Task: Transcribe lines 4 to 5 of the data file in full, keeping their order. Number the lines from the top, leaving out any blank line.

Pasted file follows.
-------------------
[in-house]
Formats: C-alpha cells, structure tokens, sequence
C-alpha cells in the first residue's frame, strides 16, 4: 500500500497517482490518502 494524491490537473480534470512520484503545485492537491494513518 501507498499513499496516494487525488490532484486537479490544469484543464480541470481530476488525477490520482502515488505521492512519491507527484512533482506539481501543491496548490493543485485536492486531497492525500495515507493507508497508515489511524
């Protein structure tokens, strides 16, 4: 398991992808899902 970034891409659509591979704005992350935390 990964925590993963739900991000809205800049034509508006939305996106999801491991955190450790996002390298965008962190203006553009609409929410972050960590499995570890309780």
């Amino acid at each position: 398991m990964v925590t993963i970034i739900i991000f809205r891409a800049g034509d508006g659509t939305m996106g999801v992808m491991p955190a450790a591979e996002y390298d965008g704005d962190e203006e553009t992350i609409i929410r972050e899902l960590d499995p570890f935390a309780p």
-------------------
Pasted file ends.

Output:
């Protein structure tokens, strides 16, 4: 398991992808899902 970034891409659509591979704005992350935390 990964925590993963739900991000809205800049034509508006939305996106999801491991955190450790996002390298965008962190203006553009609409929410972050960590499995570890309780």
């Amino acid at each position: 398991m990964v925590t993963i970034i739900i991000f809205r891409a800049g034509d508006g659509t939305m996106g999801v992808m491991p955190a450790a591979e996002y390298d965008g704005d962190e203006e553009t992350i609409i929410r972050e899902l960590d499995p570890f935390a309780p």